The third line of defence is targeted local intervention. Over the summer, we have worked hard to integrate our national system with the local response, and the local action that we are taking is working. In Leicester, as Jonathan Ashworth knows well, as a local MP, in Luton and in parts of northern England, we have been able to release local interventions, because the case rate has come down. We also now publish significantly more local information, and I put in place a system for building local consensus with all elected officials, including colleagues across this House, wherever possible. Our goal is that local action should be as targeted as possible. This combination of social distancing, test and trace and local action is a system in which we all have a responsibility to act, and this gives us the tools to control the virus while protecting education, the economy and the things we hold dear.
Meanwhile, work on a vaccine continues to progress. The best-case scenario remains a vaccine this year. While no vaccine technology is certain, since the House last met, vaccine trials have gone well. The Oxford vaccine continues to be the world leader, and we have now contracted with six different vaccine providers so that whichever comes off, we can get access in this country. While we give vaccine development all our support, we will insist on safety and efficacy.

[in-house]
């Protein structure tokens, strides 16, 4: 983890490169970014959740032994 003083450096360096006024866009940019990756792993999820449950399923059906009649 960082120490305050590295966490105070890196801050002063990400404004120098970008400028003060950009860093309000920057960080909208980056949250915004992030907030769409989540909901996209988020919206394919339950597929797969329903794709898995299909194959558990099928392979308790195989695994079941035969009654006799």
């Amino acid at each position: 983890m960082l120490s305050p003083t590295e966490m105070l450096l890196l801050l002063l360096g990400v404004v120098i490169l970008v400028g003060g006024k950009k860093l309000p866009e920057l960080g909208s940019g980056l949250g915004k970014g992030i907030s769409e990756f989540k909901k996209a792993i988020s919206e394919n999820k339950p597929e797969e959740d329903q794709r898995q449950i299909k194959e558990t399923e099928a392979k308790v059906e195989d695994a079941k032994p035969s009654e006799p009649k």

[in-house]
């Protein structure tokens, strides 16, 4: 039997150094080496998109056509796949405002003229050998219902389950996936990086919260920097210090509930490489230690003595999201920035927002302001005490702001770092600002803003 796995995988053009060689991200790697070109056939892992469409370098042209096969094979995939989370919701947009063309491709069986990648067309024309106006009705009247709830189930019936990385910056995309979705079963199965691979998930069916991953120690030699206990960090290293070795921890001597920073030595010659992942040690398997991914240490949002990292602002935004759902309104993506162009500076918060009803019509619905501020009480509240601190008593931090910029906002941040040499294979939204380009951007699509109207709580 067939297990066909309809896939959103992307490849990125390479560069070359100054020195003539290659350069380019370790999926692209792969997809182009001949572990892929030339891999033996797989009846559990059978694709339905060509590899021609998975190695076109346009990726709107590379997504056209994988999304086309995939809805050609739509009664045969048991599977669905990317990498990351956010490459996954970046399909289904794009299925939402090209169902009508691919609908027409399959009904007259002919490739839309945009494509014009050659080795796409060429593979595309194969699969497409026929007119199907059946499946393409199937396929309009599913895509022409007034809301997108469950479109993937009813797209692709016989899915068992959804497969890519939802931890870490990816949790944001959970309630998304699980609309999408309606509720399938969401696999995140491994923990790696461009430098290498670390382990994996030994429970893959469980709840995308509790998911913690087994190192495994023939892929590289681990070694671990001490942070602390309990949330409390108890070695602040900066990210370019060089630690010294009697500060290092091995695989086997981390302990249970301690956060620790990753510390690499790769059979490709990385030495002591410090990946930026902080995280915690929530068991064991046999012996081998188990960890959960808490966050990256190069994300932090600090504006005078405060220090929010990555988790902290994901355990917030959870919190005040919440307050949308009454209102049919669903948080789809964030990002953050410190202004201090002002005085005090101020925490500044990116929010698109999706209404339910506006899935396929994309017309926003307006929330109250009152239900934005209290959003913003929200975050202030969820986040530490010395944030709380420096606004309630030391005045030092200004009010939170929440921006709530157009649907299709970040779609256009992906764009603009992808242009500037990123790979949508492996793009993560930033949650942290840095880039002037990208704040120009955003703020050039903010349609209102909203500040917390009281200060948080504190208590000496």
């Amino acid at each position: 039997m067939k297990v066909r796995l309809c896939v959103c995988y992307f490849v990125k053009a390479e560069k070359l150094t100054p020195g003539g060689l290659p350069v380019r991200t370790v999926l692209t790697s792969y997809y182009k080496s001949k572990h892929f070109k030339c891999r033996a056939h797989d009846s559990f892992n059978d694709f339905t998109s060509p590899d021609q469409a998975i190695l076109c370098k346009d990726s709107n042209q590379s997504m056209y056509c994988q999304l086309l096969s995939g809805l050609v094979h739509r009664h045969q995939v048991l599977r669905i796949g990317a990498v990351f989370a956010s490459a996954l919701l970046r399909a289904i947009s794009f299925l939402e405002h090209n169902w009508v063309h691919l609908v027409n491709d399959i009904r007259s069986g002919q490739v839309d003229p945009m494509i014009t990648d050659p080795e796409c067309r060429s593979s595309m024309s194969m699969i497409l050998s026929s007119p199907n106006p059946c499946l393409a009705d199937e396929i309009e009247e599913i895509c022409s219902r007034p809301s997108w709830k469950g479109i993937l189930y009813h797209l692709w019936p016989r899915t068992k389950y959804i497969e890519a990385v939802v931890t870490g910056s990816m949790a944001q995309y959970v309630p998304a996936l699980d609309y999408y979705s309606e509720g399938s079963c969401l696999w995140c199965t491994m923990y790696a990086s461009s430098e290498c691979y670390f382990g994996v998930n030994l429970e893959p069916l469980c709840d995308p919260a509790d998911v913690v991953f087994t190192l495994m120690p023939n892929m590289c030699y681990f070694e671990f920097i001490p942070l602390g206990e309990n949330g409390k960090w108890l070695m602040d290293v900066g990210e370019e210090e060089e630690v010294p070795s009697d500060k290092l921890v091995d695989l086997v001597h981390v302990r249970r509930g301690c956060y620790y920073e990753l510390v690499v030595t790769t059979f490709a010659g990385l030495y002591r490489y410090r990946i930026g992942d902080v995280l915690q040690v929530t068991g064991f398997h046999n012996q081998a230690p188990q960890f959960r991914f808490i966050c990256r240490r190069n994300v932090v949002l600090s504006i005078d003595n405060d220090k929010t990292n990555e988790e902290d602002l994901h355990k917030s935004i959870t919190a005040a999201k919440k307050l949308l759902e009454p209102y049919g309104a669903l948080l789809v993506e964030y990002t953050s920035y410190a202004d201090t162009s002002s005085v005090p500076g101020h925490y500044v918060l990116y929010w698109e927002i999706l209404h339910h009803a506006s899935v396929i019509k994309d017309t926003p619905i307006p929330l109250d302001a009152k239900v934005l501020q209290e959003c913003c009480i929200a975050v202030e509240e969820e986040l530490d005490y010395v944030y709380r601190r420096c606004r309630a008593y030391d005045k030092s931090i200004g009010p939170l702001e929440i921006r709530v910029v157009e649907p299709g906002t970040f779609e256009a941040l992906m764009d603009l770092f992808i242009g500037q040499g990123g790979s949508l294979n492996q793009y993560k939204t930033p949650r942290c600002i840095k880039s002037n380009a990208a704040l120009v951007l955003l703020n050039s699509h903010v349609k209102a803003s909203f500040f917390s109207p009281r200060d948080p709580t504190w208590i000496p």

I can update the House on changes to legislation that I propose to bring forward in the coming weeks to ensure that a vaccine approved by the Medicines and Healthcare Products Regulatory Agency can be deployed here, whether or not it has a European licence. The MHRA standards are equal to the highest in the world. Furthermore, on the development of the vaccine, which proceeds at pace, I will shortly ask the House to approve a broader range of qualified clinical personnel who can deploy the vaccine in order of clinical priority, as I mentioned in questions. As well as the potential vaccine, we also have a flu vaccination programme—the biggest flu vaccination programme in history—to roll out this year.
Finally, Mr Speaker, in preparation for this winter, we are expanding A&E capacity. We have allocated billions more funding to the NHS. We have retained the Nightingale hospitals to ensure that the NHS is fully prepared, and we published last month updated guidance on the protection of social care. As well as this, last month, figures showed a record number of nurses in the NHS—over 13,000 more than last year—and record numbers of both doctors and nurses going into training. We are doing all we can to prevent a second peak to prepare the NHS for winter and to restore as much of life and the things we love as possible. As schools go back, we must all remain vigilant and throughout the crisis we all have a role to play.
This is a war against an invisible enemy in which we are all on the same side. As we learn more and more about this unprecedented virus, so we constantly seek to improve our response to protect the health of the nation and the things we hold dear. I commend this statement to the House.